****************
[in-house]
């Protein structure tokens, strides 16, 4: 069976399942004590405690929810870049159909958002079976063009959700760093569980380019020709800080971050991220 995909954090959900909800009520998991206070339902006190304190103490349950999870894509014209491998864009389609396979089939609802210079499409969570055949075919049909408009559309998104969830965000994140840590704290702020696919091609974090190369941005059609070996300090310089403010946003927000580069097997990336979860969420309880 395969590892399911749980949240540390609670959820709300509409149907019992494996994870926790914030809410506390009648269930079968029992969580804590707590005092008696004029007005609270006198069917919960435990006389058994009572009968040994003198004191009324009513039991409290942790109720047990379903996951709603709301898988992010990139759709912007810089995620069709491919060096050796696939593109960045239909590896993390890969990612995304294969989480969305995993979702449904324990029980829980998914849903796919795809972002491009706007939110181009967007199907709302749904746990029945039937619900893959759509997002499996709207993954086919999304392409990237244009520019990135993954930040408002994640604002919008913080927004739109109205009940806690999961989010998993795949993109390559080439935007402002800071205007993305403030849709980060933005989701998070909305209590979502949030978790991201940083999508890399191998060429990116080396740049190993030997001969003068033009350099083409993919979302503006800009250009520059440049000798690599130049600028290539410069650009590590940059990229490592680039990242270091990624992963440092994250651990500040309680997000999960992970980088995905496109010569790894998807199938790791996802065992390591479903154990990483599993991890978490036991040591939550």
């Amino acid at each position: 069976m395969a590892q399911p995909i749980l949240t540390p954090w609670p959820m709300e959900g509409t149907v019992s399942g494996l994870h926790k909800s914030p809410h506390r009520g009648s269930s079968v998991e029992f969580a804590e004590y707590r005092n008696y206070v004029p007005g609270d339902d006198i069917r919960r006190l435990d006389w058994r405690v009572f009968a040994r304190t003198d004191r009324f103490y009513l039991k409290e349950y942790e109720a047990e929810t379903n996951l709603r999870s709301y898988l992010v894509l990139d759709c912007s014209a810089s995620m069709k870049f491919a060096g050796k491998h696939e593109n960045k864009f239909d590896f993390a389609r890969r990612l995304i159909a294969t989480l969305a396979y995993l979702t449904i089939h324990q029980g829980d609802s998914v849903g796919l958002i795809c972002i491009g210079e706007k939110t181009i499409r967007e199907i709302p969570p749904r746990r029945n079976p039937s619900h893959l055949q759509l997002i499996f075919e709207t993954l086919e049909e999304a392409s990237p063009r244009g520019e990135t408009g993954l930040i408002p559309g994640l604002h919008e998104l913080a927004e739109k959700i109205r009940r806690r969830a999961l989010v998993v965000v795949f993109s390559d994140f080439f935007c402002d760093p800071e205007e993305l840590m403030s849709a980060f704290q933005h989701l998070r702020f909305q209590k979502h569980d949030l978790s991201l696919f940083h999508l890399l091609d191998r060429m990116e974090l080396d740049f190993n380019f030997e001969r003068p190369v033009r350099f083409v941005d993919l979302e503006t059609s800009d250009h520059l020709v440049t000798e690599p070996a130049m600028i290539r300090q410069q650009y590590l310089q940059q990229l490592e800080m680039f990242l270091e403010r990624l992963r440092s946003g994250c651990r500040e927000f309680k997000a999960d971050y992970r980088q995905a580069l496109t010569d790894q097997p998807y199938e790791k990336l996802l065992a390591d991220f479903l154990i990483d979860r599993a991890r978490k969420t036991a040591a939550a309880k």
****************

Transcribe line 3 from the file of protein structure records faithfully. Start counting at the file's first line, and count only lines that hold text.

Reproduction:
């Amino acid at each position: 069976m395969a590892q399911p995909i749980l949240t540390p954090w609670p959820m709300e959900g509409t149907v019992s399942g494996l994870h926790k909800s914030p809410h506390r009520g009648s269930s079968v998991e029992f969580a804590e004590y707590r005092n008696y206070v004029p007005g609270d339902d006198i069917r919960r006190l435990d006389w058994r405690v009572f009968a040994r304190t003198d004191r009324f103490y009513l039991k409290e349950y942790e109720a047990e929810t379903n996951l709603r999870s709301y898988l992010v894509l990139d759709c912007s014209a810089s995620m069709k870049f491919a060096g050796k491998h696939e593109n960045k864009f239909d590896f993390a389609r890969r990612l995304i159909a294969t989480l969305a396979y995993l979702t449904i089939h324990q029980g829980d609802s998914v849903g796919l958002i795809c972002i491009g210079e706007k939110t181009i499409r967007e199907i709302p969570p749904r746990r029945n079976p039937s619900h893959l055949q759509l997002i499996f075919e709207t993954l086919e049909e999304a392409s990237p063009r244009g520019e990135t408009g993954l930040i408002p559309g994640l604002h919008e998104l913080a927004e739109k959700i109205r009940r806690r969830a999961l989010v998993v965000v795949f993109s390559d994140f080439f935007c402002d760093p800071e205007e993305l840590m403030s849709a980060f704290q933005h989701l998070r702020f909305q209590k979502h569980d949030l978790s991201l696919f940083h999508l890399l091609d191998r060429m990116e974090l080396d740049f190993n380019f030997e001969r003068p190369v033009r350099f083409v941005d993919l979302e503006t059609s800009d250009h520059l020709v440049t000798e690599p070996a130049m600028i290539r300090q410069q650009y590590l310089q940059q990229l490592e800080m680039f990242l270091e403010r990624l992963r440092s946003g994250c651990r500040e927000f309680k997000a999960d971050y992970r980088q995905a580069l496109t010569d790894q097997p998807y199938e790791k990336l996802l065992a390591d991220f479903l154990i990483d979860r599993a991890r978490k969420t036991a040591a939550a309880k």